Forward Bending is not so Evil after all!

This study investigated if objectively measured daily time spent forward bending increased the risk of developing or worsening of low back pain (LBP). The researchers looked at over 600 working blue-collar men and women in Denmark over a one-year period and analyzed how much they flexed at work and during their leisure time.


On average people spent roughly 7-8 minutes in forward bent position while at work and 7-8 minutes during their leisure activities.


Conclusion after 1 year of data collection: There was no association between daily duration of forward bending of the trunk and LBP.


Personal comment: I would have never believed this finding 20 years ago after my McKenzie training. However after reading hundreds of papers, I now appreciate that LBP is complex and that there are several risk factors to developing back pain. Contrary to what I used to believe and what most people still believe, bending forward is likely a small factor in developing back pain, if at all.
You may be saying, wait a minute Bahram, many of my patients say that their back pain started when they bent forward to pick up a box or something and they also complain about how painful bending forward is. How can bending forward not be a risk factor to developing low back pain? It obviously is!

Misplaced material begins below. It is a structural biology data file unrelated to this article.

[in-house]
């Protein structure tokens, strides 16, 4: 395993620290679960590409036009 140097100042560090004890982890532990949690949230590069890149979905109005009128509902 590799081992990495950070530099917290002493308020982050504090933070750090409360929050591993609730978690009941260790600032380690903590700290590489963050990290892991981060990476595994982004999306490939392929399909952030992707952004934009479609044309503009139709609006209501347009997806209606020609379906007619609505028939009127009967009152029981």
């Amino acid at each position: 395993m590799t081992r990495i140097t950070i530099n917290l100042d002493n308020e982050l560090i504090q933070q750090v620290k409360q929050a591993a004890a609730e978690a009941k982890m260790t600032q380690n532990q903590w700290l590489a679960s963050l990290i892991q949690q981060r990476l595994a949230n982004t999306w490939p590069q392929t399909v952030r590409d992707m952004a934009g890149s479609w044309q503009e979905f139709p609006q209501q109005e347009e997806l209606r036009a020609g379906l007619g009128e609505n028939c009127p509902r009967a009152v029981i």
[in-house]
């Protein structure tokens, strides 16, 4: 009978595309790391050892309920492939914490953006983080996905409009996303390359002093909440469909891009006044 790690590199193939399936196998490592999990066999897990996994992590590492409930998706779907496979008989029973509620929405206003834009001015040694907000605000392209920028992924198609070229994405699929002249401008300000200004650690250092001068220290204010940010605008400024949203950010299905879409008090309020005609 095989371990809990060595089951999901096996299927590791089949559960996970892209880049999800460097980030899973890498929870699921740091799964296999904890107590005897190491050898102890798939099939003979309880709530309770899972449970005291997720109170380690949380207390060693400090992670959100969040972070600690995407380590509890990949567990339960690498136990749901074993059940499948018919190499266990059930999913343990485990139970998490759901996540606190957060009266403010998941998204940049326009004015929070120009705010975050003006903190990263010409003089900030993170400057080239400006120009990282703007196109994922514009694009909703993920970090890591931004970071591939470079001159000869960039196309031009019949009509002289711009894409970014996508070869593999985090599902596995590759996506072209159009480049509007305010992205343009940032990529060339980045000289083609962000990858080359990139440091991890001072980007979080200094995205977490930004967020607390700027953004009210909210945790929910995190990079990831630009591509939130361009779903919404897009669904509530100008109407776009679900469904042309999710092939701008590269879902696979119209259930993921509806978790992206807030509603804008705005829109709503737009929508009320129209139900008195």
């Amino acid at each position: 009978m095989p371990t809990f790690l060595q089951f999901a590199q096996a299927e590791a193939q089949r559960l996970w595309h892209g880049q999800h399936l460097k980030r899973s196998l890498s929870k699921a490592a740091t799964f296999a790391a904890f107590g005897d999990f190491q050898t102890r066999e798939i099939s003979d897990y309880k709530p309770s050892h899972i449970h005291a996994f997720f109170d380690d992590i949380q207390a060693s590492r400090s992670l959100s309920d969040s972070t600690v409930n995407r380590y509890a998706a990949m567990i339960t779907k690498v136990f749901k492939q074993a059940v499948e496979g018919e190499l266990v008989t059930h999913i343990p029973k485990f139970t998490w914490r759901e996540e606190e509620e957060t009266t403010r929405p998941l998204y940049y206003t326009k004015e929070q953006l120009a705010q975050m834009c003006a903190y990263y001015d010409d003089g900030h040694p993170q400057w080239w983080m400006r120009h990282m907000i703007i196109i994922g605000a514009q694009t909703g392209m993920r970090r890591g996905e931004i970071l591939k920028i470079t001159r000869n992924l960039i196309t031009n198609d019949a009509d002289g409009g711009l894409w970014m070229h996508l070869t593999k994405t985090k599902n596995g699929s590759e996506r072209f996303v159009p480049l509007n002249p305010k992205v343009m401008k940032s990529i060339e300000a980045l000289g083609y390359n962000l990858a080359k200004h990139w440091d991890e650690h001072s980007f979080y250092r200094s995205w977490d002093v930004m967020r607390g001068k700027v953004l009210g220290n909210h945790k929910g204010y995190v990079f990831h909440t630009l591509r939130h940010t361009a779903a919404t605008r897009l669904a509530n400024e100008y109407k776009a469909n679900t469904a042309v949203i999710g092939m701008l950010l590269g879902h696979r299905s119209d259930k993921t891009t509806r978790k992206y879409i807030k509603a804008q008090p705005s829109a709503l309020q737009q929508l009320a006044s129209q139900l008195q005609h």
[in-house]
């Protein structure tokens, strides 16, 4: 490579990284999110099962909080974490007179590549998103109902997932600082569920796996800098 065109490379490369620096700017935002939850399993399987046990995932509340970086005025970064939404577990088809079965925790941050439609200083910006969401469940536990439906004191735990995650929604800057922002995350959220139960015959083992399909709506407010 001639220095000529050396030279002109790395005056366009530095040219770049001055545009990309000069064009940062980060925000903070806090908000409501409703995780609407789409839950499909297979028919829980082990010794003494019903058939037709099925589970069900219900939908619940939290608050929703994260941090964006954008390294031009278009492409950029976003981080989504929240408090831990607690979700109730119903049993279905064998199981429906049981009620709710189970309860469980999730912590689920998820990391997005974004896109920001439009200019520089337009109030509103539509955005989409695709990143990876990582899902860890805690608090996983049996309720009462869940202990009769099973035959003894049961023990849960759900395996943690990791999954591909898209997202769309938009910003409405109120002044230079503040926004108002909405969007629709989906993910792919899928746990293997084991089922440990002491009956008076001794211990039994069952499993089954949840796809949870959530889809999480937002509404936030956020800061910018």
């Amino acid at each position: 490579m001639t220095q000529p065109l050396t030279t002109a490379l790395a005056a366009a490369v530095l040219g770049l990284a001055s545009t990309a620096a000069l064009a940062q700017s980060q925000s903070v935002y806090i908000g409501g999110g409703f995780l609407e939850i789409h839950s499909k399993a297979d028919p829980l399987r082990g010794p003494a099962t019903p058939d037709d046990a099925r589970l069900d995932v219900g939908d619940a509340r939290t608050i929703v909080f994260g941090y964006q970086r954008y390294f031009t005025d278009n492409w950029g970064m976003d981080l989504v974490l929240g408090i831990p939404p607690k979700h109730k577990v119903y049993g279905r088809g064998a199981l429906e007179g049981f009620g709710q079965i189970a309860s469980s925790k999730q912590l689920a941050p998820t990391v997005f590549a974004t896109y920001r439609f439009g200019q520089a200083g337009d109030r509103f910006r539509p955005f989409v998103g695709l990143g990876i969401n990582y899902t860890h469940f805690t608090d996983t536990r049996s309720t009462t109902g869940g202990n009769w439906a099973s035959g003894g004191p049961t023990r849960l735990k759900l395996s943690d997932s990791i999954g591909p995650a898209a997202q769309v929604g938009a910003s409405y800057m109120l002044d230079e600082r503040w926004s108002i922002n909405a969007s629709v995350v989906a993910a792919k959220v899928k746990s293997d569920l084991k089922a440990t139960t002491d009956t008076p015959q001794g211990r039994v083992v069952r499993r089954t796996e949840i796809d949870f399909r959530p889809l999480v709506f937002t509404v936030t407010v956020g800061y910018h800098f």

Let’s solve that dilemma. We can agree that most patients who sprain their ankle were walking (or running) at the time of their injury. Once they have a sprained ankle, walking is quite painful. We can therefore safely conclude that walking is a risk factor for ankle sprains. PTs must therefore educate their patients to forever limit their walking in their daily life in order to decrease their risk of once again spraining their ankle.

I’m obviously being sarcastic by suggesting patients limit their walking as they may once again injure themselves. However as PTs we are engrained with the notion that we must educate our patients to sit up tall all the time and to avoid flexing their spine forever.


In my clinical practice, I focus on reducing the phobia that some patients have developed regarding forward bending. This is sadly often caused by well-meaning clinicians.


One of my primary manual therapy techniques is flexion Facilitation with Movement (FWM). If it does not peripheralize symptoms, if it does not worsen symptoms, it is OK to flex!

Reference: Lagersted-Olsen J et al Does objectively measured daily duration of forward bending predict development and aggravation of low-back pain? A prospective study. Scand J Work Environ Health. 2016 Jun 1;42(6):528-537.


Contact Us

We're not around right now. But you can send us an email and we'll get back to you, asap.